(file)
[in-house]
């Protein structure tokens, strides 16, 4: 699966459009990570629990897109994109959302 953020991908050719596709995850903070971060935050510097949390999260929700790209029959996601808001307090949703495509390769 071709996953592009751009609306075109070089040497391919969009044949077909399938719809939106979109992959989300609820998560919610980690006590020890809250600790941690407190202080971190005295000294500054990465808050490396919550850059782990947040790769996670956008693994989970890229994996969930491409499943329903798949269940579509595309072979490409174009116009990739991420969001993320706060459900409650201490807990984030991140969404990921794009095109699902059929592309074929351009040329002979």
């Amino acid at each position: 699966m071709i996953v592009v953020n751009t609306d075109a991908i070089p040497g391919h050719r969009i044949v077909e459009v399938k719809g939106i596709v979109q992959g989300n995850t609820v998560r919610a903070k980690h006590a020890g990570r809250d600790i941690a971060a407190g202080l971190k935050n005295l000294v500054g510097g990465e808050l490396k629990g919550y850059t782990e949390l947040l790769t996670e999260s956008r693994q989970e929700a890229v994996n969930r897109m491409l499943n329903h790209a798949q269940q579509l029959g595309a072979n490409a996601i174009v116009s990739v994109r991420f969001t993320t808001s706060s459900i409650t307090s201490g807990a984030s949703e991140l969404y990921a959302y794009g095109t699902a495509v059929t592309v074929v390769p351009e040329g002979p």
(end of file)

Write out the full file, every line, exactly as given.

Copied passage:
[in-house]
């Protein structure tokens, strides 16, 4: 699966459009990570629990897109994109959302 953020991908050719596709995850903070971060935050510097949390999260929700790209029959996601808001307090949703495509390769 071709996953592009751009609306075109070089040497391919969009044949077909399938719809939106979109992959989300609820998560919610980690006590020890809250600790941690407190202080971190005295000294500054990465808050490396919550850059782990947040790769996670956008693994989970890229994996969930491409499943329903798949269940579509595309072979490409174009116009990739991420969001993320706060459900409650201490807990984030991140969404990921794009095109699902059929592309074929351009040329002979």
């Amino acid at each position: 699966m071709i996953v592009v953020n751009t609306d075109a991908i070089p040497g391919h050719r969009i044949v077909e459009v399938k719809g939106i596709v979109q992959g989300n995850t609820v998560r919610a903070k980690h006590a020890g990570r809250d600790i941690a971060a407190g202080l971190k935050n005295l000294v500054g510097g990465e808050l490396k629990g919550y850059t782990e949390l947040l790769t996670e999260s956008r693994q989970e929700a890229v994996n969930r897109m491409l499943n329903h790209a798949q269940q579509l029959g595309a072979n490409a996601i174009v116009s990739v994109r991420f969001t993320t808001s706060s459900i409650t307090s201490g807990a984030s949703e991140l969404y990921a959302y794009g095109t699902a495509v059929t592309v074929v390769p351009e040329g002979p």